RUTH SUNDERLAND: Keep your nerve, Kwasi in protecting the UK’s defence industry
Business Secretary Kwasi Kwarteng has done the right thing by throwing sand in the wheels of predatory US private equity house Advent.
The firm and its managing director, Shonnel Malani, who wants to grab large tracts of the UK defence industry, may have thought they would enjoy an easy ride with their plan to swallow Ultra Electronics. Who could blame them?
Advent’s takeover of Cobham last year was waved through by one of Kwarteng’s predecessors, Andrea Leadsom, with only the vaguest of promises to safeguard jobs and assets.
Business Secretary Kwasi Kwarteng has done the right thing by throwing sand in the wheels of predatory US private equity house Advent
Cobham has since been dismantled, without breaching its undertakings, which only shows how pathetic they were. But that behaviour has now come home to roost as no-one now trusts Advent, which is using Cobham as a front for its bid for Ultra.
Advent, via Cobham, earlier this week made a string of vague pledges on national security, UK jobs, R&D, carbon emissions and liaison with the Government. It claims the pledges it intends to make would be legally binding and enforceable, but this is unlikely to be the case in practice as there are always plenty of loopholes to wriggle through.
Any enforcement by the Government would involve an expensive and uncertain legal action after the horse had bolted. Thankfully, Kwarteng has seen through this and intervened promptly. He should hold his nerve: this is a deal that richly deserves to be blocked. If it isn’t, then all his tough talk about national security will be so much hot air.
In the hierarchy of horror visited on the people of Afghanistan, fears for the economy will rank below life, limb and loved-ones. But with the Taliban now in control of economic life, the dire situation will only get worse – and the reverberations will be felt far beyond that unhappy country, one of the most desperately poor in the world.
Taliban finances are propped up largely through taxing the drugs trade – the country accounts for more than 80pc of world opium production
Even before the events of the past few days, the Afghan economy was, in the words of the World Bank, ‘shaped by fragility and aid dependence’. Growth has been stifled by widespread corruption, lack of overseas investment, political instability, security concerns and a large black economy.
If women are unable to work and people are afraid to venture out to work, it will act as a screeching brake. Enormous aid flows, accounting for more than 40pc of the economy last year, have been keeping the nation afloat but will dry up because no-one wants the Taliban getting their hands on the money. IMF support must also be in jeopardy. The side-effect, sadly, is that ordinary citizens will be hurt too.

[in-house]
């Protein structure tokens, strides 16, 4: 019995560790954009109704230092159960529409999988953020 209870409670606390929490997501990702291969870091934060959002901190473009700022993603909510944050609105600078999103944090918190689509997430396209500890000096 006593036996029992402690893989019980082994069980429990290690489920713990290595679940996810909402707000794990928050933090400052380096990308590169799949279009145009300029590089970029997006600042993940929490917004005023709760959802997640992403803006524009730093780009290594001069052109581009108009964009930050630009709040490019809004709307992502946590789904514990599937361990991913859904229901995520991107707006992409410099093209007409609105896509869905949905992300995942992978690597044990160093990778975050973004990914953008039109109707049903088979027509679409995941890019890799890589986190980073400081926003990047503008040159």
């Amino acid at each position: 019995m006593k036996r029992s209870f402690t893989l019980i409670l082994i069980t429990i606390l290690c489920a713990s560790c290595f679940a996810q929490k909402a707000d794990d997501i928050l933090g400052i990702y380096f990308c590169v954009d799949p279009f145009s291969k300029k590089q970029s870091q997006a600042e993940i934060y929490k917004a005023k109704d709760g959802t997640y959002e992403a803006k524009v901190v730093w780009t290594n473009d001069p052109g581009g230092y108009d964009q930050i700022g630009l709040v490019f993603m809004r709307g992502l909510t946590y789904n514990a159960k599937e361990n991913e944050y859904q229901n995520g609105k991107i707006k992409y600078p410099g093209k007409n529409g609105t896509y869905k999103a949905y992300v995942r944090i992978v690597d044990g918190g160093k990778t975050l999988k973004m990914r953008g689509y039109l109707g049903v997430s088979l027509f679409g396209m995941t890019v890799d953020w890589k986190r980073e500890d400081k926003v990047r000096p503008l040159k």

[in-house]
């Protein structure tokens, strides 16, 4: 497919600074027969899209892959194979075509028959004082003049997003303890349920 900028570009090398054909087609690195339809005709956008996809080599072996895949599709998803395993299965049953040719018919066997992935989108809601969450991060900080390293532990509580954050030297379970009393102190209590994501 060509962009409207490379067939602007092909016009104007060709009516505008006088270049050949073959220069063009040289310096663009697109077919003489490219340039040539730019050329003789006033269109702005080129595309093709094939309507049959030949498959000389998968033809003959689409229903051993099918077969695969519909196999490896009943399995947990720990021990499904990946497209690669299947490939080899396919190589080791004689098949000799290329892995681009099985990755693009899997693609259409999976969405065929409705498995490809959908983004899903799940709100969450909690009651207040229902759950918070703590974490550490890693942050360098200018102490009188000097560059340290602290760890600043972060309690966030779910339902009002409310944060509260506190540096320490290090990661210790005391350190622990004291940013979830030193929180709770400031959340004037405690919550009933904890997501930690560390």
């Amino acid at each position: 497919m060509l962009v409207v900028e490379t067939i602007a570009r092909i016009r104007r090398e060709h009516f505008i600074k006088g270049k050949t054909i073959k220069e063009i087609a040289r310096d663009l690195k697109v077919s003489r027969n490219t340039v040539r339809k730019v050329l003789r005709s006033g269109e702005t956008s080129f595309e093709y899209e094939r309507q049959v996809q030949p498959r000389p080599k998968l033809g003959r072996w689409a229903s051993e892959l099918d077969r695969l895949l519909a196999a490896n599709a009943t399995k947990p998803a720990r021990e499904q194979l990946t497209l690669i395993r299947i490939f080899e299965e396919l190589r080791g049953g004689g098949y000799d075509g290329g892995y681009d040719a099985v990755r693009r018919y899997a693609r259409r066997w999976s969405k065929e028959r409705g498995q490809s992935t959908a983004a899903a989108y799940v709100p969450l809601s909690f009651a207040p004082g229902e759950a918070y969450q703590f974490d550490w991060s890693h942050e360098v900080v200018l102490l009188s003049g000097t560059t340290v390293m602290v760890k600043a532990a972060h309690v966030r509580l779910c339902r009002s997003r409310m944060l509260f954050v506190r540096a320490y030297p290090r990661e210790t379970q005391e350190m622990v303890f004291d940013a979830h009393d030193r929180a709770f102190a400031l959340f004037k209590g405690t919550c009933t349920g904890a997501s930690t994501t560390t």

Taliban finances are propped up largely through taxing the drugs trade – the country accounts for more than 80pc of world opium production – as well as income such as property investment and extortion. They now control the central bank in theory – its former governor has fled, warning of inflation and a currency collapse – but their ability to loot its assets is limited. Most of the $9.4bn of reserves are overseas, mainly at the Federal Reserve in the US. These have been frozen.
However, a culturally important 2,000- year-old hoard of jewellery, coins and ornaments known as the Bactrian Treasure lies in a central bank vault in the presidential palace, which is in the hands of the militant group. The economic consequences of Joe Biden’s ignominious retreat will extend far beyond Afghanistan itself.
Most worrying of all is the fact the Taliban control mineral deposits crucial to the world’s hopes to shift to green energy. They have already been cashing in on the commodities super-cycle to the tune of $400m a year, according to their own mining and stones commission, through iron ore, copper and lapis lazuli. But that is as nothing compared with the vast untapped wealth in the form of lithium, needed for electric cars, along with minerals such as cobalt.
Eleven years ago, the Pentagon went so far as to call the country ‘the Saudi Arabia of lithium’, putting a value of $1trillion on the deposits. The tragedy is that, handled wisely, these riches could put the Afghan people on the road to prosperity and peace. More likely, it will lead to worse corruption and instability. The Taliban does not have the wherewithal to extract and exploit the mineral wealth themselves, but there are already fears China and Russia are lining up to do business with them. It’s a truly terrifying prospect.